Our Gender, Ourselves

The changing American family

How Much Do Partners Need to Share?

You could snoop. But should you?

Apple’s newest iPhone features a fingerprint sensor that can recognize up to five prints. Will your partner’s be one of them? It's a very modern quandary to be sure, but the cellphone has become an undeniable symbol of trust in relationships—or the lack of it.

Many people struggle with how much information they should share—or want to share—with their partner. Letting a boyfriend or girlfriend scroll through your phone or have access to your key passwords has become something of a relationship milestone. It implies trust and may symbolize intimacy and connection as well. Handing over control of your phone to allow your partner to look through your photos, text messages, and call history may show him or her that you have nothing to hide, that there are no secrets between you.

At the same time, though, if partners truly trust one another, is there any reason to want to look through each other’s personal correspondence?

Such smartphone and email privacy issues have given rise to wildly debated “do you or don’t you snoop?” questions on relationship websites. Many partners who haven’t given each free access to each other’s phones or email accounts apparently do snoop: A new study from the UK found that 34 percent of women in relationships, and 62 percent of men, admitted to snooping through a partner’s phone. Among those who snooped, 89 percent admitted that they did it to determine whether a partner was cheating—and in nearly half of those cases, their suspicions were correct.

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The takeaway isn’t that joint smartphone access signifies a healthy, monogamous relationship. Nor is it that any partner without something to hide should be willing to hand over his or her phone. There is a place for privacy in loving, trusting relationships, and it’s important to remember that a person’s request for privacy doesn’t mean he’s up to no good. Similarly, putting your significant other on your shortlist of those with access to your info does not necessarily mean you have intimacy or connection. It can be an extension of trust in a relationship, but it doesn’t create trust or connection when it’s not really there.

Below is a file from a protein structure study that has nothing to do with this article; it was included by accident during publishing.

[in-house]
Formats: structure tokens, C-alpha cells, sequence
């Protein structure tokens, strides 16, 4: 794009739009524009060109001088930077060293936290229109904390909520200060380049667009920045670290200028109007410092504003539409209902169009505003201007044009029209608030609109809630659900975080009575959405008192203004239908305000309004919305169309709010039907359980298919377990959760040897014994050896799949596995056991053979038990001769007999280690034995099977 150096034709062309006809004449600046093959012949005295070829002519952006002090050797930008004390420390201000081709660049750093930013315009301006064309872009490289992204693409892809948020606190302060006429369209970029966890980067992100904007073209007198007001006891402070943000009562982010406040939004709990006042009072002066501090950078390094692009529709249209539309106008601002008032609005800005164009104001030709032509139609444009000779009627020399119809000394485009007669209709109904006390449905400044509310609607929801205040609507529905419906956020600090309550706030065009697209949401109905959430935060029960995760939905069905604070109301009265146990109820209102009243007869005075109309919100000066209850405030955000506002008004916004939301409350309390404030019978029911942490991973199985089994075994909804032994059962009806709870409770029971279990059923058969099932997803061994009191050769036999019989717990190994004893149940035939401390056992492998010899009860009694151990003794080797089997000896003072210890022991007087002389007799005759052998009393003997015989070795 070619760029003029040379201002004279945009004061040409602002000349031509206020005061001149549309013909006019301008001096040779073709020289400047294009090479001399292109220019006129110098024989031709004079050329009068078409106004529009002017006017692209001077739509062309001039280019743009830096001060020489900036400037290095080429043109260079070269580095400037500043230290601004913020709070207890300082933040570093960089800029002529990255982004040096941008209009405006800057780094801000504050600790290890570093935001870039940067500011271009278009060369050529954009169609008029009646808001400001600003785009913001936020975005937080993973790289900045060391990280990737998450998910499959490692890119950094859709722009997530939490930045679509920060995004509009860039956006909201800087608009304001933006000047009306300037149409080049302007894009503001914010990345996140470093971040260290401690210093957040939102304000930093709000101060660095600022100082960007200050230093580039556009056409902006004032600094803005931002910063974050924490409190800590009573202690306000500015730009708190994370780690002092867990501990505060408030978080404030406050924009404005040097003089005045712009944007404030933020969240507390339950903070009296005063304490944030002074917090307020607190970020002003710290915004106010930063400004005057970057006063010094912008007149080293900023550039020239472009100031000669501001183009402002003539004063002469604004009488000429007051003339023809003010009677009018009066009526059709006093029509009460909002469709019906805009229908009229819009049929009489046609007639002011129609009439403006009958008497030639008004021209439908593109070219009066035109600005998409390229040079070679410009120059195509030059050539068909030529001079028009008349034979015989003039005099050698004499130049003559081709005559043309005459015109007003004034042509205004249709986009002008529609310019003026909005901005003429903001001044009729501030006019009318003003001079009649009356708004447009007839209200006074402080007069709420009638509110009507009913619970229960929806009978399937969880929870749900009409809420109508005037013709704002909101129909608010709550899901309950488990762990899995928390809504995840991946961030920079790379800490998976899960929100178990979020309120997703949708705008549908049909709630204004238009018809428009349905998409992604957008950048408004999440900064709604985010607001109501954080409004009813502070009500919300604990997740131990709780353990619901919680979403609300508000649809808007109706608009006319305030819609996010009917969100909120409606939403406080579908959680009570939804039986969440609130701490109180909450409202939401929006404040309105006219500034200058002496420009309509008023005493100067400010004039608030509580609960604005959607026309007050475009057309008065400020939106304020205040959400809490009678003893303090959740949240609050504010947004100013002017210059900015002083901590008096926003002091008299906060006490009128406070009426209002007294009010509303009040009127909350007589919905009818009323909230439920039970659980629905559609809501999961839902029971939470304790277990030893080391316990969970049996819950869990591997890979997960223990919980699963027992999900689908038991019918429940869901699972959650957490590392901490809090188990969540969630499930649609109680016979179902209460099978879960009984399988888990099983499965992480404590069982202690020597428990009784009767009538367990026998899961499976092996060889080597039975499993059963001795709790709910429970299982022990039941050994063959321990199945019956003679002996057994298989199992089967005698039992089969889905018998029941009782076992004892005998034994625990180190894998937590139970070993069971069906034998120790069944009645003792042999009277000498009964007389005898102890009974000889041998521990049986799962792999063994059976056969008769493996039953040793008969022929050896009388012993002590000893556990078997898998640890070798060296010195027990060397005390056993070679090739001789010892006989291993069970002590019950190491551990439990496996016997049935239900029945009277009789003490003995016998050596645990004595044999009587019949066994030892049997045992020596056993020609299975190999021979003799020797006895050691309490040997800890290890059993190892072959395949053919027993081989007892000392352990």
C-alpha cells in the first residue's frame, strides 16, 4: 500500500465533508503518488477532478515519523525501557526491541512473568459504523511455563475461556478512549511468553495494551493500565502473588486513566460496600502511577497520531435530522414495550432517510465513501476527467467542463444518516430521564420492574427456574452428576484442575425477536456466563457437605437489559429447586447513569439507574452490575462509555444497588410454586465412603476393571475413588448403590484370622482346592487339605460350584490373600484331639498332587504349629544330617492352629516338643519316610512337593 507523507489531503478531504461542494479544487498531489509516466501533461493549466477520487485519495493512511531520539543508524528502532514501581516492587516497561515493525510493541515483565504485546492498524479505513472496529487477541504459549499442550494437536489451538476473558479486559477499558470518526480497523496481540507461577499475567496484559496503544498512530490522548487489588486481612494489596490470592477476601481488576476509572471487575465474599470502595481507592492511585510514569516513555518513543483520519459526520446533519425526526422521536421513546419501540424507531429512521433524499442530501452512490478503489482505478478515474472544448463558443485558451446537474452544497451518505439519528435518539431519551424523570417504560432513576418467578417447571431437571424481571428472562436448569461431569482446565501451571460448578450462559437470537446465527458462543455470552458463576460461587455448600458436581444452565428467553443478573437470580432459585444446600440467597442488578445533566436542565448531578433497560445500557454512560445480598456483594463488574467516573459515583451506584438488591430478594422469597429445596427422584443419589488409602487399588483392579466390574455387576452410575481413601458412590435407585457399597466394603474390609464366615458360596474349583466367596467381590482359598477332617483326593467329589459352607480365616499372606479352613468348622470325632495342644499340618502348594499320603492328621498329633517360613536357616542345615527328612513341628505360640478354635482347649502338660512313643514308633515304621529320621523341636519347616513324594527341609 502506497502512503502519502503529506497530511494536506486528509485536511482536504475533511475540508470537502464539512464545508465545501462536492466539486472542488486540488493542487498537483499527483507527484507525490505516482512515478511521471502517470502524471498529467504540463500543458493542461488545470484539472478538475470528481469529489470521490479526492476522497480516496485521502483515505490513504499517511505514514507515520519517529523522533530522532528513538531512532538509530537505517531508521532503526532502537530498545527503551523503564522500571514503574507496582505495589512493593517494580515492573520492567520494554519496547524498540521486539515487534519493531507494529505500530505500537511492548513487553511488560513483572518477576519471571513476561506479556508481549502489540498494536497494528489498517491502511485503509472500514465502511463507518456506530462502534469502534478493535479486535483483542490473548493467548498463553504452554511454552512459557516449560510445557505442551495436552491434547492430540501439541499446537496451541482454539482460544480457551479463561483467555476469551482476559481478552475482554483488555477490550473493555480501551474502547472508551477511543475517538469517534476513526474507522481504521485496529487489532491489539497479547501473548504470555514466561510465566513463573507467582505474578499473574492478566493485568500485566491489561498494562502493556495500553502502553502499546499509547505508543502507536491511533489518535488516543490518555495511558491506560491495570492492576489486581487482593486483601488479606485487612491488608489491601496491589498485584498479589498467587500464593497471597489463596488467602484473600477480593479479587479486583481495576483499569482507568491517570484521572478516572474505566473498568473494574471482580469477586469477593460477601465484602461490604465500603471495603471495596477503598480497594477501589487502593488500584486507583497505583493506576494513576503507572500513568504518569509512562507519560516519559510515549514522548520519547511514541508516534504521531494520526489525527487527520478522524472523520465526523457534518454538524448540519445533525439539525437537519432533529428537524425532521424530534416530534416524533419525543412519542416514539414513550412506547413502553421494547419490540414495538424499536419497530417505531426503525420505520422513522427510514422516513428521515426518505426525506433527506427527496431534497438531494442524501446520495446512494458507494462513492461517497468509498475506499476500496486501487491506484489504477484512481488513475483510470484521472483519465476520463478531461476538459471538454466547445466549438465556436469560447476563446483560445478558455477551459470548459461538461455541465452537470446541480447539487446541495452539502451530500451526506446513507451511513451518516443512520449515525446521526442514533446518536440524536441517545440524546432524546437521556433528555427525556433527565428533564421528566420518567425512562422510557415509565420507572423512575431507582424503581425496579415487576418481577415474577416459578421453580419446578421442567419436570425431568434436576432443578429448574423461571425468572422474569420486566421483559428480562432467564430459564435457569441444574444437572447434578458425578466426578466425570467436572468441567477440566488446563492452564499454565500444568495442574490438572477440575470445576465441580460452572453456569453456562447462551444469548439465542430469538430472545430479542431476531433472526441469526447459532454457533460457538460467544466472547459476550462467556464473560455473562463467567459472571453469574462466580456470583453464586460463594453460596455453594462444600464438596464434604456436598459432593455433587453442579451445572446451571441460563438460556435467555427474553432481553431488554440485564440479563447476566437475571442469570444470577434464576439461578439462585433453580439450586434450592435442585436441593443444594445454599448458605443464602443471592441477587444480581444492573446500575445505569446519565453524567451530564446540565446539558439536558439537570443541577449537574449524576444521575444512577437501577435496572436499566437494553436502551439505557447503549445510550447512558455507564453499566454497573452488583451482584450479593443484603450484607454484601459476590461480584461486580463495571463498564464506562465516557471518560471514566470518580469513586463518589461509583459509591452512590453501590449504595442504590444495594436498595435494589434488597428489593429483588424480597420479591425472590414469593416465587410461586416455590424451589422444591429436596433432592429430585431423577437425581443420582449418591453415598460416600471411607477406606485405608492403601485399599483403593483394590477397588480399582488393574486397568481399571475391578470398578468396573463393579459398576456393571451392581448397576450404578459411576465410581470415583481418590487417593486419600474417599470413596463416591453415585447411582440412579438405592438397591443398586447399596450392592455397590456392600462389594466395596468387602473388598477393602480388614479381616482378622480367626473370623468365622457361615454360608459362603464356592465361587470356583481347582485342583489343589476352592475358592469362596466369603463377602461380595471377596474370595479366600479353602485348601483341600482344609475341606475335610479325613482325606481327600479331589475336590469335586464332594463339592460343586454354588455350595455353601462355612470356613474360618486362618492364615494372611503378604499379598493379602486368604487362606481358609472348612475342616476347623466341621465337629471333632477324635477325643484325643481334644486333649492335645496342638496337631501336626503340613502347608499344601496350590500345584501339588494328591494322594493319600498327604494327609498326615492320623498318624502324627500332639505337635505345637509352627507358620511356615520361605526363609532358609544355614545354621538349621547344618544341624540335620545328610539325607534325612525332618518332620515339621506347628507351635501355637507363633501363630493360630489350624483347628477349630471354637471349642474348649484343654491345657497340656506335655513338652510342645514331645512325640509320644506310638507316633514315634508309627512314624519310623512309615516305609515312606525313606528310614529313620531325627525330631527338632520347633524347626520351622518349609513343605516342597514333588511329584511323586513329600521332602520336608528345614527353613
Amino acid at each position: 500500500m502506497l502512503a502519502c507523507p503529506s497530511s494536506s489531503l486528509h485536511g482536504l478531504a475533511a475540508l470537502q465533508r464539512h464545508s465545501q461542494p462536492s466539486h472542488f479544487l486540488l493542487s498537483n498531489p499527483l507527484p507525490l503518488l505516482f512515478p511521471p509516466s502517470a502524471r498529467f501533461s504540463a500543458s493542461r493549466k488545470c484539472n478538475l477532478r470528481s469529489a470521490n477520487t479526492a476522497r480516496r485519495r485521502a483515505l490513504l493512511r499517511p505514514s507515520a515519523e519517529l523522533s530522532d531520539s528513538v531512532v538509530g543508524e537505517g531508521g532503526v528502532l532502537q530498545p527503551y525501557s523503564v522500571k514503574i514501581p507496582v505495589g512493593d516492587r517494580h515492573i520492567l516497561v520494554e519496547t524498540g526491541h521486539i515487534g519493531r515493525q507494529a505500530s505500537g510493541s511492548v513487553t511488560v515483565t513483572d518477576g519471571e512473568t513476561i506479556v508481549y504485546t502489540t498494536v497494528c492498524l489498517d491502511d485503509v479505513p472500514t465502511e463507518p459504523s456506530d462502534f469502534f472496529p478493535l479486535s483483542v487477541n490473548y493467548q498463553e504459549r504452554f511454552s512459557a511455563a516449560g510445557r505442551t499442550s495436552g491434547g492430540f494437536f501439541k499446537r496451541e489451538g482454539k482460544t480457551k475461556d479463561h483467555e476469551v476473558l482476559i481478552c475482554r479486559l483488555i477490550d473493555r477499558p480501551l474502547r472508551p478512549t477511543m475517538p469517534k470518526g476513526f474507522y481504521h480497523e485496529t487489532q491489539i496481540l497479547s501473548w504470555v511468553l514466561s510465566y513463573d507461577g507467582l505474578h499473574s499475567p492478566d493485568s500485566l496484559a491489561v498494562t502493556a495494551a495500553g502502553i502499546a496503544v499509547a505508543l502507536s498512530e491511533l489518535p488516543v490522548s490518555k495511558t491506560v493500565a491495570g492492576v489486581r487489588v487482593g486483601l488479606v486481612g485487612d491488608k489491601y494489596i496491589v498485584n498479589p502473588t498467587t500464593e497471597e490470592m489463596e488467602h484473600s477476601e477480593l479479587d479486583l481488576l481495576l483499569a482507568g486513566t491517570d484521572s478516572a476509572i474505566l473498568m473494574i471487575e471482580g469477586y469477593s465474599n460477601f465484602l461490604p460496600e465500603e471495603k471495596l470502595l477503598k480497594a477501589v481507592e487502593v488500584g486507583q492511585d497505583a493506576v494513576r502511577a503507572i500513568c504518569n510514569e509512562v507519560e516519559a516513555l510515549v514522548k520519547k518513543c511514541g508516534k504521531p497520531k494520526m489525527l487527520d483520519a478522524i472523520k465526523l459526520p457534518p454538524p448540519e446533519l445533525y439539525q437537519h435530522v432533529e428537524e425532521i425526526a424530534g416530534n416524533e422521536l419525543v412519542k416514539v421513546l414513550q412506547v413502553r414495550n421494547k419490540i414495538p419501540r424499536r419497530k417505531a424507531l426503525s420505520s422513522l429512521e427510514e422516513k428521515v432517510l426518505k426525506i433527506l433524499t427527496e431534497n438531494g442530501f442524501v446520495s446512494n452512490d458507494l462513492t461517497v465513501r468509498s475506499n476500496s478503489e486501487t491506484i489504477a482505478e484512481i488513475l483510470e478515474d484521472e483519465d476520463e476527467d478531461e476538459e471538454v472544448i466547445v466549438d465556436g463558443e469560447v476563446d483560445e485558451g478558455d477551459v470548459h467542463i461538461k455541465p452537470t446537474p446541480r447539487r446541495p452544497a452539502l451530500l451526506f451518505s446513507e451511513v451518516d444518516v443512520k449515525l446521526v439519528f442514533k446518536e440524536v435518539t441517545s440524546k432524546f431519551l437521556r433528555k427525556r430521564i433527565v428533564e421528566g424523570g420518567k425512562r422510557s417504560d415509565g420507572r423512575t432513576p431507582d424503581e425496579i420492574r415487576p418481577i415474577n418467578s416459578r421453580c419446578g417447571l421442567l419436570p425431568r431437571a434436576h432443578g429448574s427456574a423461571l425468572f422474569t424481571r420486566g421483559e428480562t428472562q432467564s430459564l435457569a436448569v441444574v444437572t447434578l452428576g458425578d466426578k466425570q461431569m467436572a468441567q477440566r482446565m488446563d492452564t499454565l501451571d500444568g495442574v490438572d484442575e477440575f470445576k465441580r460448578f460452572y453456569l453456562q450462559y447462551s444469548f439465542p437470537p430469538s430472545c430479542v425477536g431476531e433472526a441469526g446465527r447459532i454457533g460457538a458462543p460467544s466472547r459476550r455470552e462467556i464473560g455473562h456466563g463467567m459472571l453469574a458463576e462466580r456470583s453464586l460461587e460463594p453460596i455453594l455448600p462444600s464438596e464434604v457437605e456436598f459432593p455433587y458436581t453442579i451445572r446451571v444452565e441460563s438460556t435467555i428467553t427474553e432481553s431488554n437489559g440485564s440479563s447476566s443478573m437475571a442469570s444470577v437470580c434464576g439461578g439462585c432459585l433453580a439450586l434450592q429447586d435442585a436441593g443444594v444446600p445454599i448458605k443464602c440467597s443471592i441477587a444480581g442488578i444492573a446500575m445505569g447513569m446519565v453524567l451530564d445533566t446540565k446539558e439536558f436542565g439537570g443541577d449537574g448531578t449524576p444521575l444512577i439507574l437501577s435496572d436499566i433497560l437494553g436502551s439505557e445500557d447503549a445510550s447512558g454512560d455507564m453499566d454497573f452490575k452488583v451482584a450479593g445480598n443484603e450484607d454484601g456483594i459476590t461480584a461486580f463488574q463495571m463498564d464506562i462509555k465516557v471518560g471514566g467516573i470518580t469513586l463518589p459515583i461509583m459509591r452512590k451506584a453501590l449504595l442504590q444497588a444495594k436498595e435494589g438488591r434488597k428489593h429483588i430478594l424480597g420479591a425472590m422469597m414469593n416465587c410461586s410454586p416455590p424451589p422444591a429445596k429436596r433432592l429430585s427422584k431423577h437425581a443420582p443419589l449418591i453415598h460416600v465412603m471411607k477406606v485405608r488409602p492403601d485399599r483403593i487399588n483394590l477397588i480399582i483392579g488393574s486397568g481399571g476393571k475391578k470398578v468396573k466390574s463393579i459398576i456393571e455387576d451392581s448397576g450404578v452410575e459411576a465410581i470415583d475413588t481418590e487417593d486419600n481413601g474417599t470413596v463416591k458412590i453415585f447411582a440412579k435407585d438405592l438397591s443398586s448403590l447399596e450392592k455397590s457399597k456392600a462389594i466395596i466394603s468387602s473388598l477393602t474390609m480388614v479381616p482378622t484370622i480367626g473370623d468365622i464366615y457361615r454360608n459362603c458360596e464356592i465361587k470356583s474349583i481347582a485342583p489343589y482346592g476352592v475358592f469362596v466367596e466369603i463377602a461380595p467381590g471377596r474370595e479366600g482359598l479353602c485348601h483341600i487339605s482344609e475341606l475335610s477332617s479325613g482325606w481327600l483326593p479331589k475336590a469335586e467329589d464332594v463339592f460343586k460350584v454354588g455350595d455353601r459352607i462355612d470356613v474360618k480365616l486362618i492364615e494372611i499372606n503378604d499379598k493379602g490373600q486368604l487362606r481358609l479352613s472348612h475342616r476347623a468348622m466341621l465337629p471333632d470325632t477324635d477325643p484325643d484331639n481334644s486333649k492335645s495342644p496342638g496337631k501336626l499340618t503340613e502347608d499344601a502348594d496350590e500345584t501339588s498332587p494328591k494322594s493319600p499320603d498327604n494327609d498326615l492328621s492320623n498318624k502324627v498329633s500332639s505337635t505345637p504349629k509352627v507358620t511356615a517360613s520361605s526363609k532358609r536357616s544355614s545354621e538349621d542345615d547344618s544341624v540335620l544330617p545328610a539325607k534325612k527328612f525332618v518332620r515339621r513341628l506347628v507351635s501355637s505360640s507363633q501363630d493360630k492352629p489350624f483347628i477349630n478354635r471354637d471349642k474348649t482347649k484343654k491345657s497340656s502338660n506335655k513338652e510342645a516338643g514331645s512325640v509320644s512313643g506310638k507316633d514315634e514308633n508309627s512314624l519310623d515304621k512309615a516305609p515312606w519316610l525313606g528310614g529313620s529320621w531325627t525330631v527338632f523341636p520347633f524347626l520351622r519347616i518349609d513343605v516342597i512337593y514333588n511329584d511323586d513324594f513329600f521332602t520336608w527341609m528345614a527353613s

In the end, the phone is just a symbol of something much larger.

The key is in not sacrificing openness for privacy. If your partner wants the password to your e-mail account, she should be able to have it, and vice versa. At the same time, you might have a conversation about why there’s no need to go poking around. One policy may be to decide to live your lives together offline—and vow never to exchange passwords, or fingerprints, or otherwise access one another’s emails, texts, or photos. In cases where either partner feels they need to have that access, agree to talk about the underlying issue instead. Feelings of jealousy is normal; so is feeling left out of the other person’s life. But reading through messages—authorized or not—won’t make you feel any more connected, just as having access won’t prevent infidelity.

What could? Trust and respect.

 

Peggy Drexler, Ph.D. is a research psychologist, Assistant Professor of Psychology at Weill Medical College, Cornell University, and author of two books about modern families and the children they produce. Follow Peggy on Twitter and Facebook and learn more about Peggy at www.peggydrexler.com

Peggy Drexler, Ph.D. is a research psychologist, Assistant Professor of Psychology at Weill Medical College, Cornell University and author of two books about modern families and their children.

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